Interestingly, a letter written by inventors of Pandemrix was submitted in February 2014 stating that “CD4+ T cell cross reactivity” was part of a “research plan.” The research plan, authored by GlaxoSmithKline researchers is entitled “Narcolepsy and A(H1N1)pdm09 vaccination: Shaping the research on the obeserved signal” was published in December 2013. In it, they listed key areas of research needed to fill the information gap about how the Pandemrix AS03-adjuvanted influenza vaccine could have caused increases in narcolepsy:
“Therefore, the following key areas of research can be identified, (1) characterization of hypothetical narcolepsy-specific auto-immune CD4+ T cells, (2) mapping epitopes of such T cells, and (3) evaluating potential mechanisms that would enable such cells to gain access to the hypothalamus. Addressing these questions could further our understanding of the potential links between narcolepsy and A(H1N1)pdm09 vaccination and/or infection. Of particular interest is that any evidence of a mimicry-based mechanism could also explain the association between narcolepsy and A(H1N1)pdm09 influenza infection.”
As a reminder, the reported findings of the now retracted “CD4+ T cell cross reactivity…” paper were: (1) characterization of narcolepsy-specific auto-immune CD4+ T cells, (2) their corresponding epitopes, and (3) evidence of a mimicry-based mechanism potentially explaining the association between narcolepsy and influenza infection.
A timeline of events is shown below:
It should be noted that the publications of GlaxoSmithKline researchers did not reportedly contribute to the rectraction of “CD4+ T cell Autoimmunity…”
According to RetractionWatch.com, Mignot has said regarding the retraction:
Mignot tells us:
We were just continuing our work based on the finding, trying to establish it as a diagnostic test, but could not replicate it. No other work is affected, and in fact the DQ binding studies of that article are perfectly fine. Only the [Enzyme-Linked ImmunoSpot (ELISPOT)] results are in question.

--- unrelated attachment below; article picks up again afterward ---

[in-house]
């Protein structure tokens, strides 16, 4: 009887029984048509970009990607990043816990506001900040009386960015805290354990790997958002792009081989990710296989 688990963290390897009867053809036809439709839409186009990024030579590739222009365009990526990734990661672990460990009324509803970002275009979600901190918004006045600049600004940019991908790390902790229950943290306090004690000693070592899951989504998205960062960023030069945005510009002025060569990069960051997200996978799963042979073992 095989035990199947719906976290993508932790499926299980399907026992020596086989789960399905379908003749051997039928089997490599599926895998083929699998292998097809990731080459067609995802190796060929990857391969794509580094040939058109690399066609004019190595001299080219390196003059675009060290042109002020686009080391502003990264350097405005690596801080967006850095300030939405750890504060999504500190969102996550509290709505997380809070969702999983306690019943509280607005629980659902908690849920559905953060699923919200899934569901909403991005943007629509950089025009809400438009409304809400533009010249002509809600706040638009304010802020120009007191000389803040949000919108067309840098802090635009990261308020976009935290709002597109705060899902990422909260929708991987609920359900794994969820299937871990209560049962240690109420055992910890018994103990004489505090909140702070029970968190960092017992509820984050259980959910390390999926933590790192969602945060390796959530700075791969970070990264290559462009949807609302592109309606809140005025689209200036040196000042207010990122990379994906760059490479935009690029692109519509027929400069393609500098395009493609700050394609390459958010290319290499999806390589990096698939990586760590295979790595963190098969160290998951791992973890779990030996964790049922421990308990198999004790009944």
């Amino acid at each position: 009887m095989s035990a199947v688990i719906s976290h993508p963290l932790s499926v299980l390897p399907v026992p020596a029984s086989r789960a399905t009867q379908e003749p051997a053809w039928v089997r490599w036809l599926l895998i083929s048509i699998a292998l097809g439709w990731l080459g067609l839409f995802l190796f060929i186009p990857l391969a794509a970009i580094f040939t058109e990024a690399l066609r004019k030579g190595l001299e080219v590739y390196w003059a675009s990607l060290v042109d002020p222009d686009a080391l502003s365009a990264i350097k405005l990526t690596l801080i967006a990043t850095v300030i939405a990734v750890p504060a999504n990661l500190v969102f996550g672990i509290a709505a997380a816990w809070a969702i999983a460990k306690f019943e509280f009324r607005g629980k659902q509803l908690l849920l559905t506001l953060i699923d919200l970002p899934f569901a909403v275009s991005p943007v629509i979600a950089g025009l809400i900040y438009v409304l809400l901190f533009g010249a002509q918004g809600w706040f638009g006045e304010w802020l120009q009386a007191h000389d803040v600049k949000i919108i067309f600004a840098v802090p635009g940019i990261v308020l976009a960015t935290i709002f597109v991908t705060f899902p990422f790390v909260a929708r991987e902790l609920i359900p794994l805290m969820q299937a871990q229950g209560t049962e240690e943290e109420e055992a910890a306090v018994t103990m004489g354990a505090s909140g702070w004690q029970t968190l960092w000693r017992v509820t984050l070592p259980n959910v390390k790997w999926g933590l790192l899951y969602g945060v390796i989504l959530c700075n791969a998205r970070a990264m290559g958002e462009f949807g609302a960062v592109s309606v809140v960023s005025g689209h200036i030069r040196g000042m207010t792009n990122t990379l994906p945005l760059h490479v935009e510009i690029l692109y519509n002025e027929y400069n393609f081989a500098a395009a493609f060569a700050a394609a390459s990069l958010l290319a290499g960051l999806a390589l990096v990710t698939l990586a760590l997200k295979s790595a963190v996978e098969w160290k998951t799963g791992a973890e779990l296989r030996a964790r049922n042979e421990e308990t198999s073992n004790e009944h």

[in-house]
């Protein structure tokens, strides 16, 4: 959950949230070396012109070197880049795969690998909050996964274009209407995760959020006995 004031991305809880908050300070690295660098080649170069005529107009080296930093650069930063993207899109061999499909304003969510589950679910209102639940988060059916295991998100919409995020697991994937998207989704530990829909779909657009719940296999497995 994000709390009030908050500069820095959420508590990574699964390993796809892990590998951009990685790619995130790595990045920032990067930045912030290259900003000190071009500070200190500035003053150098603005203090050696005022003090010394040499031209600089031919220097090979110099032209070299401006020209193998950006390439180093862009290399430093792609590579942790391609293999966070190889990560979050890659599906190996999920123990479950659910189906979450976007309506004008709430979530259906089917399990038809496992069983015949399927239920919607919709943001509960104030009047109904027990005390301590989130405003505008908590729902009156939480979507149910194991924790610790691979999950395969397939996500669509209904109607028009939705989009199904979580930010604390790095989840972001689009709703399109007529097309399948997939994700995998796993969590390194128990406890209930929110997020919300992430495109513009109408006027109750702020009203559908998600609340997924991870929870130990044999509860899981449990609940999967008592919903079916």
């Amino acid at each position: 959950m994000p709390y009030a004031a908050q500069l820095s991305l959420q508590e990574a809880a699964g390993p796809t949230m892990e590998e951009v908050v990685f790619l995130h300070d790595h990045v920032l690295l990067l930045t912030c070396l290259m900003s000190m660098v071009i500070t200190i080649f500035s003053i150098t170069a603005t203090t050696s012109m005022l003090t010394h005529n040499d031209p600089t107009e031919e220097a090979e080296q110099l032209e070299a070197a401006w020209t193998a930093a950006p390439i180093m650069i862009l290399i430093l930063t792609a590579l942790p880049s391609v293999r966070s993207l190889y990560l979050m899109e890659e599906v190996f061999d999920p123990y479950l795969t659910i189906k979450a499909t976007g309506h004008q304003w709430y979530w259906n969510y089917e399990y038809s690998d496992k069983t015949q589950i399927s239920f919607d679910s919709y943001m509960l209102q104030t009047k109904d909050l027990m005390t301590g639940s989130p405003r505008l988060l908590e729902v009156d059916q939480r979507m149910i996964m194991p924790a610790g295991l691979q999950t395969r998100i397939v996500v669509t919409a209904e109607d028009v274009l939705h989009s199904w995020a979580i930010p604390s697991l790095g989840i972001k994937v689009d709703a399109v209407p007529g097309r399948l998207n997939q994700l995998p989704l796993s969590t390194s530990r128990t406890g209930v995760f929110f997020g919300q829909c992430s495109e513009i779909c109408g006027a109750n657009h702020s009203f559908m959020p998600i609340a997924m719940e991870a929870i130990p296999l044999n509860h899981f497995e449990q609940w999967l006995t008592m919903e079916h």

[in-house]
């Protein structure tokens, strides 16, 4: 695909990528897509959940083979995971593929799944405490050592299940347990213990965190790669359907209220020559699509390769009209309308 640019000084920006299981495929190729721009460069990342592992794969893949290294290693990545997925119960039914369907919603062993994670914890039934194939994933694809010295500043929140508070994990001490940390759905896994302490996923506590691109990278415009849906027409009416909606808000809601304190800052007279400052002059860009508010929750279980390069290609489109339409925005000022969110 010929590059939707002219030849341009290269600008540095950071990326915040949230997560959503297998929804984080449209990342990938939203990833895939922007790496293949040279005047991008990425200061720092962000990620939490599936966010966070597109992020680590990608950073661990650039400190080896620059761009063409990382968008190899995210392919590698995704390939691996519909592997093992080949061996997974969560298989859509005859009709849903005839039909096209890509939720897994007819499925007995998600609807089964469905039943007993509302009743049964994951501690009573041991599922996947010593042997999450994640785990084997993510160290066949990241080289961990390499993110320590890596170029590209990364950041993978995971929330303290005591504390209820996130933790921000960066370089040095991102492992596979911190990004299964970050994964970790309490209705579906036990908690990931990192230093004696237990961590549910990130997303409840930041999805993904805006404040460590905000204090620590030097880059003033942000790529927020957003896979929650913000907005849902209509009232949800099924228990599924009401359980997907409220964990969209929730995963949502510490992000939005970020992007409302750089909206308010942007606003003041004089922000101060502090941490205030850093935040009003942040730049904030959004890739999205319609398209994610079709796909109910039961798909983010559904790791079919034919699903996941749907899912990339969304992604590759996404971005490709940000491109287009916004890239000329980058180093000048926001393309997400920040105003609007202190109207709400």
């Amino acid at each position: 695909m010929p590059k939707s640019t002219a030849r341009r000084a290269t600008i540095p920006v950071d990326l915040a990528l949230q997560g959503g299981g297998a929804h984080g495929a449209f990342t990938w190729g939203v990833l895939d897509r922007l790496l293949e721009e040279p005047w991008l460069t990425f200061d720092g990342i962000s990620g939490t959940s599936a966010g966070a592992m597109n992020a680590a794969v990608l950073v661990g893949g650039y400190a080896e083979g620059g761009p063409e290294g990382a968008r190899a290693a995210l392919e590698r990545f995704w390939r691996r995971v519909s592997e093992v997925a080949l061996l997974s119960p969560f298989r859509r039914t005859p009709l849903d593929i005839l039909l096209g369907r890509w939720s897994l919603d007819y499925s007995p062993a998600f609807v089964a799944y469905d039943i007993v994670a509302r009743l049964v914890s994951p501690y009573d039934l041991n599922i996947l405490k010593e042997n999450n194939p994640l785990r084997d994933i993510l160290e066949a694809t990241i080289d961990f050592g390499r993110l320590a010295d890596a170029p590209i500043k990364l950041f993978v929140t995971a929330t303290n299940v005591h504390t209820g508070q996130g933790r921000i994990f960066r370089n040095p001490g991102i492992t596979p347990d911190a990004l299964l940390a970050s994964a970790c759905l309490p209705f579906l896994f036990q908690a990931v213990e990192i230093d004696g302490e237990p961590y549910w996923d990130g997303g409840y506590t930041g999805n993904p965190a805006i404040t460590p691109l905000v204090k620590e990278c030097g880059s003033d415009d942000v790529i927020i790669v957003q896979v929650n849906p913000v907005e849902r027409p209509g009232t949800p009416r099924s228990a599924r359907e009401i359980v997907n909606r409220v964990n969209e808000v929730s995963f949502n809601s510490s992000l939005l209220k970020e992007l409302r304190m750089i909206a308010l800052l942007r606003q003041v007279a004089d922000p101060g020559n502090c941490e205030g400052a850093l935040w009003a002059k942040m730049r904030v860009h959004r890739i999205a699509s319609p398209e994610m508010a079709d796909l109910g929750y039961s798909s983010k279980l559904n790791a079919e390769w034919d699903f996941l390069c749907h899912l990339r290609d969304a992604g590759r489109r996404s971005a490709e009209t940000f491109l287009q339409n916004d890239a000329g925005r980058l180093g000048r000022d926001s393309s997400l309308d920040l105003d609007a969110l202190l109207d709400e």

The retraction notice first appeared on the mobile site of Science Translational Medicine on July 23, 2014, but linked to a “Content Not Found” page. The “Retraction” section was missing from the non-mobile version of the website, and no reply was received when the Editors of STM were contacted to clarify whether the article had been retracted or not.
In spite of this disappointing turn of events, the community is hopeful that we will continue to move forward in our pursuit of understanding the molecular mechanisms of narcolepsy and that these developments will lead to improved diagnostic tools and treatments.
CD4+ T Cell Autoimmunity to Hypocretin/Orexin and Cross-Reactivity to a 2009 H1N1 Influenza A Epitope in Narcolepsy. Sci. Transl. Med. 5, 216ra176 (2013).
M. Brandt. “Narcolepsy is an Autoimmune Disorder, Researcher Says.” Stanford Medicine News Center. (2009.)
K. Conger. “H1N1-triggered narcolepsy may stem from ‘molecular mimicry,’ study finds.” Standford Medicine News Center. (2013)
E. Yong. “Narcolepsy confirmed as autoimmune disease.” Nature News. (2013).
S. Harris. Notes on Narcolepsy. Psychology Today. (2012).
J. Hallmayer et al. Narcolepsy is strongly associated with the T-cell receptor alpha locus. Nature Genetics. 41, 708 – 711 (2009)
Originally Posted by www.autoimmunepatient.com on July 30, 2014. Republished with permission CL Graves 2014.